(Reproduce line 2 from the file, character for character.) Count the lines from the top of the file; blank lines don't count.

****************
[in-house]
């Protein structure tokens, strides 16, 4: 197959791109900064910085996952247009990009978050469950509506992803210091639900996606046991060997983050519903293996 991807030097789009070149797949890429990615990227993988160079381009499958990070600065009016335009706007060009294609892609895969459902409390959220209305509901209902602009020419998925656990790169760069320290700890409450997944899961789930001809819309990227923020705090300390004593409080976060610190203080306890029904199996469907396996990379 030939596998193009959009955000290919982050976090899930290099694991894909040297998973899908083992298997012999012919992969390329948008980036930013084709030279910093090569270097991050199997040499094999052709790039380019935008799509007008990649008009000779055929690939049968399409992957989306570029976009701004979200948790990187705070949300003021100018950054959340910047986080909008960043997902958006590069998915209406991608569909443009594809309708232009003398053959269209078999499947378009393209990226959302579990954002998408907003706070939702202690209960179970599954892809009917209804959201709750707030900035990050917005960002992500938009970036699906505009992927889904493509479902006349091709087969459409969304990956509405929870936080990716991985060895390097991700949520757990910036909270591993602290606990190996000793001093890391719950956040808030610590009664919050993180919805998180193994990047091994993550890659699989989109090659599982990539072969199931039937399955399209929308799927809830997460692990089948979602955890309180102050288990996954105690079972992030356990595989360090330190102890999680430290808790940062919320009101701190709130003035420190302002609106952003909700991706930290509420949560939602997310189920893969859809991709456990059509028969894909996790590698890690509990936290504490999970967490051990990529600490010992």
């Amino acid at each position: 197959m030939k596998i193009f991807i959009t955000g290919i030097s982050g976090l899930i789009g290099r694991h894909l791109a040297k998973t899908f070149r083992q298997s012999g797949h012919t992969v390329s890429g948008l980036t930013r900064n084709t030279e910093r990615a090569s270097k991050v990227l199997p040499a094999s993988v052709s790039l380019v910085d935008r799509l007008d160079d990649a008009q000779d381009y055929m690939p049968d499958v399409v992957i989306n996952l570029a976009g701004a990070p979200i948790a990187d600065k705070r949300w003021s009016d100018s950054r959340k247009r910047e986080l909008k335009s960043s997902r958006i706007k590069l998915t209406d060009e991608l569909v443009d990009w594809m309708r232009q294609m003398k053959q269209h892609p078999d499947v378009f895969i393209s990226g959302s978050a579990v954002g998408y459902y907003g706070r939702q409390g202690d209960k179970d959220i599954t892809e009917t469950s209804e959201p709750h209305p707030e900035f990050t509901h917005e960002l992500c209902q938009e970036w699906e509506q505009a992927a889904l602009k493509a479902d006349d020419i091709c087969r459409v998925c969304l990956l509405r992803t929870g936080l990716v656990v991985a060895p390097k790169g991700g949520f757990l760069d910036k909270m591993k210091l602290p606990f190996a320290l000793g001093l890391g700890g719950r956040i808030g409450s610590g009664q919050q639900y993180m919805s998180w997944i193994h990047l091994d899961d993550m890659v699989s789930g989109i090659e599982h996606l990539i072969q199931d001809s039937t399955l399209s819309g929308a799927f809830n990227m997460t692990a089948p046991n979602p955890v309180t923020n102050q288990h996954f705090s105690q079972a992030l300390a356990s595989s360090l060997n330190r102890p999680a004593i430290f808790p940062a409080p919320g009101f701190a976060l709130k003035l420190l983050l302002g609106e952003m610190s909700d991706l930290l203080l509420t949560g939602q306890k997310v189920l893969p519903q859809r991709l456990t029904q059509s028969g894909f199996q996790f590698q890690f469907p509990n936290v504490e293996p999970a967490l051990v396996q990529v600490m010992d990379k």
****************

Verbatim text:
């Protein structure tokens, strides 16, 4: 197959791109900064910085996952247009990009978050469950509506992803210091639900996606046991060997983050519903293996 991807030097789009070149797949890429990615990227993988160079381009499958990070600065009016335009706007060009294609892609895969459902409390959220209305509901209902602009020419998925656990790169760069320290700890409450997944899961789930001809819309990227923020705090300390004593409080976060610190203080306890029904199996469907396996990379 030939596998193009959009955000290919982050976090899930290099694991894909040297998973899908083992298997012999012919992969390329948008980036930013084709030279910093090569270097991050199997040499094999052709790039380019935008799509007008990649008009000779055929690939049968399409992957989306570029976009701004979200948790990187705070949300003021100018950054959340910047986080909008960043997902958006590069998915209406991608569909443009594809309708232009003398053959269209078999499947378009393209990226959302579990954002998408907003706070939702202690209960179970599954892809009917209804959201709750707030900035990050917005960002992500938009970036699906505009992927889904493509479902006349091709087969459409969304990956509405929870936080990716991985060895390097991700949520757990910036909270591993602290606990190996000793001093890391719950956040808030610590009664919050993180919805998180193994990047091994993550890659699989989109090659599982990539072969199931039937399955399209929308799927809830997460692990089948979602955890309180102050288990996954105690079972992030356990595989360090330190102890999680430290808790940062919320009101701190709130003035420190302002609106952003909700991706930290509420949560939602997310189920893969859809991709456990059509028969894909996790590698890690509990936290504490999970967490051990990529600490010992």